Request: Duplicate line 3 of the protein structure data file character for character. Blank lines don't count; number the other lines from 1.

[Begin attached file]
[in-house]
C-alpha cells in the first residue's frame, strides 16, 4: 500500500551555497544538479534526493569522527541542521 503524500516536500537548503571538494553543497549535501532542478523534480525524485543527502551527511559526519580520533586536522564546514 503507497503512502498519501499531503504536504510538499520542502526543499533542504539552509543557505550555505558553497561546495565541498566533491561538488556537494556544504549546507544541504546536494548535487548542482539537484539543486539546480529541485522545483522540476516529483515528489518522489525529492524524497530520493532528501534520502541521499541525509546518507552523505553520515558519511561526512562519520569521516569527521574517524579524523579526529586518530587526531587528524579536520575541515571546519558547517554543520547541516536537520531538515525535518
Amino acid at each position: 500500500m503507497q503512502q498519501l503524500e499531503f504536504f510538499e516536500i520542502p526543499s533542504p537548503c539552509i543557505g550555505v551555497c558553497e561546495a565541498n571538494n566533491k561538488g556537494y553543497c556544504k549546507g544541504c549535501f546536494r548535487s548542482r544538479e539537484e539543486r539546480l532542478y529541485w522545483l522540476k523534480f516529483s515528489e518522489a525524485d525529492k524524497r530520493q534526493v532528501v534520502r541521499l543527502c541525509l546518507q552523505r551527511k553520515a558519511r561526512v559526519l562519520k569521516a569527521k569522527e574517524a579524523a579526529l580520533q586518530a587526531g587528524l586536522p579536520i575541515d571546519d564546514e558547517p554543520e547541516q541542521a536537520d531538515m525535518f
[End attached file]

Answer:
Amino acid at each position: 500500500m503507497q503512502q498519501l503524500e499531503f504536504f510538499e516536500i520542502p526543499s533542504p537548503c539552509i543557505g550555505v551555497c558553497e561546495a565541498n571538494n566533491k561538488g556537494y553543497c556544504k549546507g544541504c549535501f546536494r548535487s548542482r544538479e539537484e539543486r539546480l532542478y529541485w522545483l522540476k523534480f516529483s515528489e518522489a525524485d525529492k524524497r530520493q534526493v532528501v534520502r541521499l543527502c541525509l546518507q552523505r551527511k553520515a558519511r561526512v559526519l562519520k569521516a569527521k569522527e574517524a579524523a579526529l580520533q586518530a587526531g587528524l586536522p579536520i575541515d571546519d564546514e558547517p554543520e547541516q541542521a536537520d531538515m525535518f